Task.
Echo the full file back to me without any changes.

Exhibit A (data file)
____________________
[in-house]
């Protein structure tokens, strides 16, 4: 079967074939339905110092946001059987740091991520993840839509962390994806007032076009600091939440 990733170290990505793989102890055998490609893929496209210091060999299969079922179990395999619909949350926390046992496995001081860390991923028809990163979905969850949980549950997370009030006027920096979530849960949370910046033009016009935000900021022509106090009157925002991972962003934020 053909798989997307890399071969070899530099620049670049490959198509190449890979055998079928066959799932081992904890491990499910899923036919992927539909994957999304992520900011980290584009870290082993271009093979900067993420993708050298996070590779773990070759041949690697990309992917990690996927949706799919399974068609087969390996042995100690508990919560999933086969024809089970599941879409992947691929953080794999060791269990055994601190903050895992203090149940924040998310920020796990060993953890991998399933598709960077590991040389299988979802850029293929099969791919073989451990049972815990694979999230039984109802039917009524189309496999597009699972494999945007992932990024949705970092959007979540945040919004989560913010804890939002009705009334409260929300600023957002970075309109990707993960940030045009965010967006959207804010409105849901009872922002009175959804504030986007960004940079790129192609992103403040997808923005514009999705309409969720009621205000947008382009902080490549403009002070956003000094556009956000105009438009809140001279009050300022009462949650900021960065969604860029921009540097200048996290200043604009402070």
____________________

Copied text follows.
[in-house]
């Protein structure tokens, strides 16, 4: 079967074939339905110092946001059987740091991520993840839509962390994806007032076009600091939440 990733170290990505793989102890055998490609893929496209210091060999299969079922179990395999619909949350926390046992496995001081860390991923028809990163979905969850949980549950997370009030006027920096979530849960949370910046033009016009935000900021022509106090009157925002991972962003934020 053909798989997307890399071969070899530099620049670049490959198509190449890979055998079928066959799932081992904890491990499910899923036919992927539909994957999304992520900011980290584009870290082993271009093979900067993420993708050298996070590779773990070759041949690697990309992917990690996927949706799919399974068609087969390996042995100690508990919560999933086969024809089970599941879409992947691929953080794999060791269990055994601190903050895992203090149940924040998310920020796990060993953890991998399933598709960077590991040389299988979802850029293929099969791919073989451990049972815990694979999230039984109802039917009524189309496999597009699972494999945007992932990024949705970092959007979540945040919004989560913010804890939002009705009334409260929300600023957002970075309109990707993960940030045009965010967006959207804010409105849901009872922002009175959804504030986007960004940079790129192609992103403040997808923005514009999705309409969720009621205000947008382009902080490549403009002070956003000094556009956000105009438009809140001279009050300022009462949650900021960065969604860029921009540097200048996290200043604009402070």